Less Beverage Service, Fewer Food Options Available
On Delta Airlines flight 128 from Beijing to Seattle this past weekend I was confronted by Delta’s new Main Cabin service now used on long international flights. Everything about it was disappointing, not something I expected from Delta.
Based on my flight, here is what you can expect on Delta Airlines’ so-called “industry leading reinvented international Main Cabin service” to include and what will be missing.
Shortly after takeoff the Main Cabin crew handed out the customary bottle of water and a small hot towel. Normally the next step is for attendants to pick up the used towels. Then they provide a beverage service where passengers select soda, wine, beer or alcohol to drink before dinner. Neither of those things happened.
Delta Reduces Its Beverage Service
Instead of a beverage trolley, an attendant came down the aisle with a tray of cocktails called a Bellini, a low alcohol concoction made with sparkling wine and peach nectar. Like mimosas, it is typically served at brunches. I don’t like fruity drinks so I declined one as did at least half the passengers around me. Those who did have one had little to say about it one way or the other.
It turned out the Bellini was the only pre-meal beverage service. No glass of wine or scotch—or anything else—was available before our late afternoon lunch. Not what you would expect on an 11 hour flight when there is no need to rush. So why eliminate a major beverage service? It has to come down to money. I wondered how much $$ Delta saved by eliminating it?
Delta Dining Turns Troublesome
The next order of business was to rush lunch. A large placemat and a smallish semi-oval plate were provided to us. A small pocket on the left side of the placemat holds the set of new plastic utensils, the best and only service improvement. The placemat was a necessity and not a touch of style. The bottom of my plastic plate was so slick it would slide off the tray without the plasticized placemat to anchor it.
The food trolley, with the beverage trolley following behind, started passing out lunch. We had a choice of appetizers as well as a vegetarian or meat entrée. I chose the hummus appetizer and the chicken dish. French vanilla ice cream in a small cardboard cup was the only dessert. Certainly a strange choice… but also an inexpensive one.
Since appetizers typically are served before the main course, Delta logically would do the same. But no, Delta squeezed the appetizer and main course containers together with a cold bread roll and a pat of butter on my small plate. There was nothing visually appealing about that jumbly hodgepodge.
The crowded plate seemed smaller than the serving trays Delta previously used. With barely room for the roll, the l ice cream cup had to be placed at the edge of the placemat.
My photo to display the plate’s contents is out of focus because I was strapped in too close to the plate. I had no way to stand higher.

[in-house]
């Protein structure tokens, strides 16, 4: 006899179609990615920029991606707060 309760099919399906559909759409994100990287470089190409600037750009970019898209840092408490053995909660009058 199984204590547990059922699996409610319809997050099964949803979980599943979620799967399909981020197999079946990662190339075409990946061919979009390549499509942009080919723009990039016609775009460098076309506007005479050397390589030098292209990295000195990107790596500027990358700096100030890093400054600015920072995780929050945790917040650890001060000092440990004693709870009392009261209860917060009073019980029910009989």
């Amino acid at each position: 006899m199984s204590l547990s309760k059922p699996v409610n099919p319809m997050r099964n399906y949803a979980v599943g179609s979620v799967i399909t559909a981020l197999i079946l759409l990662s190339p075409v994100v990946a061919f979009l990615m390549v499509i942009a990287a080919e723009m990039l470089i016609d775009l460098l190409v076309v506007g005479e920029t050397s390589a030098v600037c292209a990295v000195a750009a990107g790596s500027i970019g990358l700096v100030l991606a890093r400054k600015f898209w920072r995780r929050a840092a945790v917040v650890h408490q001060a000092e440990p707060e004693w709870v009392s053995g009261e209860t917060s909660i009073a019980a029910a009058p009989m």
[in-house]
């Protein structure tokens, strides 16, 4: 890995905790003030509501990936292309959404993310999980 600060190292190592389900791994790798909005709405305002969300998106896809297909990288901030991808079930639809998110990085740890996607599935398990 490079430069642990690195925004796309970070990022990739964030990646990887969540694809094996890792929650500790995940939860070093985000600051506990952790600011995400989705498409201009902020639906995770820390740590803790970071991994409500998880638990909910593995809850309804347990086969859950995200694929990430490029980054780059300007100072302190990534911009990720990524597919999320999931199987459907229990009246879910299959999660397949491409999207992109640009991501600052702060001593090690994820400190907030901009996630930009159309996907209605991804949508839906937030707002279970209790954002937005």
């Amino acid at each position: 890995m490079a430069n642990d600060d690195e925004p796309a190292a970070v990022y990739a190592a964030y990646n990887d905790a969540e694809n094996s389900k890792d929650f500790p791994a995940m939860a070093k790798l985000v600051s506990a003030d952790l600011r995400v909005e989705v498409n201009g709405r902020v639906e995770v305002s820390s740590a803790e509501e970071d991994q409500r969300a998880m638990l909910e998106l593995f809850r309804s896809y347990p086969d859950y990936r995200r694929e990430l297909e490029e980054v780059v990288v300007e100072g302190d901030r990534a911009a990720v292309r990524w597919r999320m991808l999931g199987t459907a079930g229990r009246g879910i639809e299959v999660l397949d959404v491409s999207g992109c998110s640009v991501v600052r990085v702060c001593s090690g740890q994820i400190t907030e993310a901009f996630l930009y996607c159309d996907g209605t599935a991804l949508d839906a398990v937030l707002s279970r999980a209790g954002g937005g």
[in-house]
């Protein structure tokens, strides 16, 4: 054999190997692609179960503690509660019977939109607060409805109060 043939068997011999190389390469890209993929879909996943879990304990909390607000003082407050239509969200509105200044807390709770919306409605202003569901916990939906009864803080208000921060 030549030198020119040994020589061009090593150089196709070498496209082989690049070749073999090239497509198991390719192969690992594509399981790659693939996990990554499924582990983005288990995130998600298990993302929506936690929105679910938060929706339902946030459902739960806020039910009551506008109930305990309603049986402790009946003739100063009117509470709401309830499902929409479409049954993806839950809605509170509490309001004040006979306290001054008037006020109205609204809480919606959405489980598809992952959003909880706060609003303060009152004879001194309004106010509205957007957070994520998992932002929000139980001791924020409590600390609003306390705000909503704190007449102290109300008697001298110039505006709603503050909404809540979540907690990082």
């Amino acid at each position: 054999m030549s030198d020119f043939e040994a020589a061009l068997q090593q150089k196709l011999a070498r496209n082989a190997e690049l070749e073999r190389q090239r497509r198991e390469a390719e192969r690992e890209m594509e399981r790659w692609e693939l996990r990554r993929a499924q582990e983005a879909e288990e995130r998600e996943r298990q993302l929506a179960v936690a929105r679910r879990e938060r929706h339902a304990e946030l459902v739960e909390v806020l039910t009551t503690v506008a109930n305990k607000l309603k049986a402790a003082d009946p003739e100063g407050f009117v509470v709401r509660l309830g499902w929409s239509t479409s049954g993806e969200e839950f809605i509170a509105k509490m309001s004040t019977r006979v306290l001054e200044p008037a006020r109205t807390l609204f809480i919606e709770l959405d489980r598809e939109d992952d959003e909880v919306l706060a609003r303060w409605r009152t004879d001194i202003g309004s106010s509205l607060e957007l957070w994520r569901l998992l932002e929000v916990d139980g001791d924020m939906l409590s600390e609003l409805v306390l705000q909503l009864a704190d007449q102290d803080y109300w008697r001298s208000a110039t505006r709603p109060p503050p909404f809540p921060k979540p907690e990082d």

I read later Delta calls this patchwork medley its new “bistro-style” dining experience that it claims was pre-tested on more than 1,200 flights before being debuted in early November.
Does Delta Airlines Truly Listen To Passenger Comments?
Assuming passenger feedback was considered during that pre-testing, the food should have been a lot better. What little hummus existed was bland filler. The decent-sized chicken breast was soft and mushy, tasting as if it had been steamed too long. As for the huge refrigerated roll, it should have been heated. They heat rolls on China Eastern, a Delta code share partner. Delta should be able to do it, too.
The French ice cream was made in China. Dairy is not a normal element of the Chinese diet. So it was no surprise the ice cream wasn’t up to par, either. After I’d eaten what I could, I longed for the time-honored salad and cheese and crackers absent from Delta’s “new improved” food service.
We were only 90 minutes into the 11-hour flight when attendants started gathering dishes and placemats. Once everything was collected an attendant announced that KIND Bars and snacks would be available in the back of the plane. We were welcome to go get them whenever we liked; fair warning that none would be passed out.
After lunch the attendants seemed to disappear until our pre-landing snack. During the night, no attendant visited the Main Cabin to pass out a second bottle of water, once customary on long international flights. I’ve never seen a Delta flight so bereft of attendants.
Change for Change’s Sake Rarely Works
Delta obviously has gone to a lot of trouble to redesign its Main Cabin dining service. However, offering fewer drinks, fewer food items on a smaller tray and less cabin service felt like a major cost-cutting effort. The company as much as admitted they were reducing food quality when it characterized this new experience as “bistro-style” dining. Bistros typically are small, inexpensive places with fewer options than a restaurant. Just as I encountered in Delta ’s Main Cabin experience. What a disappointment.
Writing this post took longer than eating that lunch so why waste time doing this? I’m hoping Delta will realize this new dining experience is as poor an idea as its plan several years ago to force flight attendants to wear brightly colored glossy uniforms. That embarrassment did not last long.
With enough feedback I’m hopeful that Delta Airlines Main Cabin service will return to the way it was. There was never anything wrong with it and a lot about it that was right. There is little to like about Delta’s self-proclaimed “industry leading reinvented international Main Cabin service.”
Once you’ve experienced it, if you don’t like (or even if you do), send them some feedback. I intended to provide a contact but Delta guards its email addresses very carefully. I gave up after 15 minutes of searching. Maybe Delta Airlines doesn’t want feedback after all.